Advanced Computing in the Age of AI | Tuesday, June 25, 2024

The Importance of Humanized Autonomous Decision-Making in AI 

Advanced automation technologies like artificial intelligence, coupled with data generated from the internet, smart devices and social networks, are making it easier than ever to off-load real-time decision making from humans to algorithms.

This is more than just recommending your next television show to binge, Instead, it is evidence that we are increasingly relying on machines to make critical business decisions in the moment involving billion stock-dollar trades, to decisions about industrial processes, systems operations and more.

Taking the human out of the equation may work for basic automation—such as a die-cutting press punching out thousands of identical circles or applications that automatically move data from one field to another. But for a wide range of other important decisions, we still have not determined how to program aspects such as humanity, ethics and values into machines.

This is where progress is still needed to keep the human element present in AI, which is imperative.

In a healthy data architecture, data is fed into an algorithm throughout its lifecycle, continually informing and developing decisions. The goal is to always ensure optimal results, even as factors change. But these algorithms are only as good as the data that is fed into them.

Taking a step back to make sure that there are people responsible for the accuracy, reliability, integrity and confidentiality of your data ensures that the human touch is always present throughout your autonomous decision making. This leads to automation that aligns with corporate values, ensures optimal outcomes and most importantly keeps the machines that generate them fair.

Here are three steps that businesses which rely on data-driven automation for critical decision-making can use to maintain the human touch in their decision making:

  1. Ensure Data Quality

As data moves through a system, getting accessed, updated and combined with other records, any issues or errors that exist in the initial entry will be horribly exacerbated. To prevent this, the very fabric of each company’s underlying data structure must embed human-led data quality checks. This must be done not just to detect and correct errors as the data is ingested, but also to constantly monitor the data as it is accessed and used. This will catch a wide array of potential hazards – from mistaken data entry and duplicate records to mislabeled fields – that can lead to catastrophic data breaches.

  1. Make Data Accessible to All

It is critical to ensure that the right data is accessible to all the right people and applications. If an algorithm processes only a fraction of the relevant data, it will produce erroneous or biased results. Consequently, the reports and analyses that rely on those results, as well as the decisions made on them, will be just as flawed. A healthy data architecture does not impose artificial caps on data consumption. Rather, it needs to ensure that all available and relevant data is fed into decision making computations. At the same time, it provides all users with visibility on that data.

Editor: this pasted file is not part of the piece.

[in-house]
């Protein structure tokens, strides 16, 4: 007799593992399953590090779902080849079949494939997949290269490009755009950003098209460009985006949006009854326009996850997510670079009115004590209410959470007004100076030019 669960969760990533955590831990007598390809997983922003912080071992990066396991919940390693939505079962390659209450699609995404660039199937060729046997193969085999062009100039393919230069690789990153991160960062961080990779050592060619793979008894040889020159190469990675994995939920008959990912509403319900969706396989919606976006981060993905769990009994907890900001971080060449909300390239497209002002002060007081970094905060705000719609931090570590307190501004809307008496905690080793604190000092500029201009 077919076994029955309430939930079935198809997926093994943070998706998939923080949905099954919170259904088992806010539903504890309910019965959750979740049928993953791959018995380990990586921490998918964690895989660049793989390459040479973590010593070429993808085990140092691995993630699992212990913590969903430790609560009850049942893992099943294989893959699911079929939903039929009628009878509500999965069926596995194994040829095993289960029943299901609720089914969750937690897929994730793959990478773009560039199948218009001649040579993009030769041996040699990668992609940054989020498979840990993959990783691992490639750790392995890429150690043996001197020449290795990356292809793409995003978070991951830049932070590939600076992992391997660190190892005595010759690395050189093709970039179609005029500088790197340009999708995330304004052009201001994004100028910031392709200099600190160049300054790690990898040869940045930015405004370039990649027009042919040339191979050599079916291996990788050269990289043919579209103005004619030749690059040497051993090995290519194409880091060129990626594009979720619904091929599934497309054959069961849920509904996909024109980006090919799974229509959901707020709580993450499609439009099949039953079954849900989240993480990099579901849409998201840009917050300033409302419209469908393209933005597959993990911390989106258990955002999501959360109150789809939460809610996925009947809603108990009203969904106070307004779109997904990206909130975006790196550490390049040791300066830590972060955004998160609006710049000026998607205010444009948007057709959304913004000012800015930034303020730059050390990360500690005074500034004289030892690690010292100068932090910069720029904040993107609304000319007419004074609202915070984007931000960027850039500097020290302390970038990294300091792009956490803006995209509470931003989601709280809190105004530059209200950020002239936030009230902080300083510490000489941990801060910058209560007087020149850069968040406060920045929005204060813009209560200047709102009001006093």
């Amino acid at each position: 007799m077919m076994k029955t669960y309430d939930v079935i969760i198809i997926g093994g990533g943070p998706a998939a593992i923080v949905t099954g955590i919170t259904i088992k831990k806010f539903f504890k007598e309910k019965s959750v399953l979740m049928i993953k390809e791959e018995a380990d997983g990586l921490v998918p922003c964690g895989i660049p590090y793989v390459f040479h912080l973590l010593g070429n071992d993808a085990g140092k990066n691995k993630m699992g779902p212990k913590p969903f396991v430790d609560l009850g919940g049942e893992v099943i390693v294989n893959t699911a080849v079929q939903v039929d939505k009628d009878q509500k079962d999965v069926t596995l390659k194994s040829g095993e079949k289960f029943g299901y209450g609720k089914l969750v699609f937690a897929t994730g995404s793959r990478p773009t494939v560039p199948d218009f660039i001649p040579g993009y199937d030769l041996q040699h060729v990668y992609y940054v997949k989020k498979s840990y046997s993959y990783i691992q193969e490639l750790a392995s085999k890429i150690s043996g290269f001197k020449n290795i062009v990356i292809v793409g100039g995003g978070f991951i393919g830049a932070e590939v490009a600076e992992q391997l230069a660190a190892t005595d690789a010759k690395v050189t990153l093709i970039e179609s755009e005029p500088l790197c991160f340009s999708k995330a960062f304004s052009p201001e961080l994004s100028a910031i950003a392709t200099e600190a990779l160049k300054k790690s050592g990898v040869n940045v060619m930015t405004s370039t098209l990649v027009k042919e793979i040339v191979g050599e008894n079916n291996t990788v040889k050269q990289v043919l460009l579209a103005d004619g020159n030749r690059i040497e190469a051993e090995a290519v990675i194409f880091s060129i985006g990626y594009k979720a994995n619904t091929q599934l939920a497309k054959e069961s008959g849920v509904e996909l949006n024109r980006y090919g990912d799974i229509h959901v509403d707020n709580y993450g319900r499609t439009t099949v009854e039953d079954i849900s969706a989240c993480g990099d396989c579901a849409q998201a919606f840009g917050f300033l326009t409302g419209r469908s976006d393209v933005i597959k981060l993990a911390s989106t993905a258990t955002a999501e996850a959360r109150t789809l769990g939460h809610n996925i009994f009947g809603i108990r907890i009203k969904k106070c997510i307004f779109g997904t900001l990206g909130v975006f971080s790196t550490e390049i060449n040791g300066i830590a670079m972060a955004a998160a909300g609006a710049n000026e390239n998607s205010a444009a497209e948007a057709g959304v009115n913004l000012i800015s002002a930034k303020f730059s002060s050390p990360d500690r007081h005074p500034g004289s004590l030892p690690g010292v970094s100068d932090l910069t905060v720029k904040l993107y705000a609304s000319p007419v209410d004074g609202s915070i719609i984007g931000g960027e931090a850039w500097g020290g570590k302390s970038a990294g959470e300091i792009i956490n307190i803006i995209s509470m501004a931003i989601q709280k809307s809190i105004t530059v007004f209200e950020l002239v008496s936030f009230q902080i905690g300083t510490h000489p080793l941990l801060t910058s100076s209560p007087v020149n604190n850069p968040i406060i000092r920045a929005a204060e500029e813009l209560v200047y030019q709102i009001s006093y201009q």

1. Prioritize Security and Compliance

An algorithm may not care whether a given data set or record contains personally identifiable information, but a data breach could be a catastrophe for a business and a horrifying ordeal for its customers. Every company needs to have clearly articulated, reliably documented, regularly updated and consistently enforced policies and protocols for securing sensitive data and ensuring regulatory compliance. And it is humans – not machines – that need to audit these policies on a regular schedule.

A Human Touch

Using human-led models that ensure data confidentiality in the real world is easy to imagine.

Consider a company that maintains two distinct data sets that contain information about the same group of people. The first set lists tens of thousands of full names. The second set contains a similar number of residential addresses and district schools.

The two datasets, when viewed separately, pose little threat to privacy. But the tables are turned when an automated algorithm is run to correlate them and produce valuable contact records. This could be completed in just a few seconds, while it would take uncountable manual hours for a human.

AI can be extremely helpful to take the work out of working with the data, but without proper human supervision of the results or how they are accessed and by whom, it can lead to unprecedented privacy and security breaches.

A data governance system that requires just enough human intervention to ensure data quality, while making data accessible to all at the same time it is prioritizing security and compliance, allows businesses and users to compensate and correct for the limitations of machines. Data quality, completeness and accessibility are already critical for today’s data-driven business decisions. As AI and automation become more pervasive in our day-to-day lives, these three aspects will become ever more important.

About the Author

Julinda Stefa of Talend

Julinda Stefa is a senior product manager for Talend, a global leader in cloud data integration and data integrity.  Formerly, she was an associate professor at the department of computer science at Sapienza University of Rome, Italy. She earned her doctorate and bachelor’s degrees in computer science from Sapienza.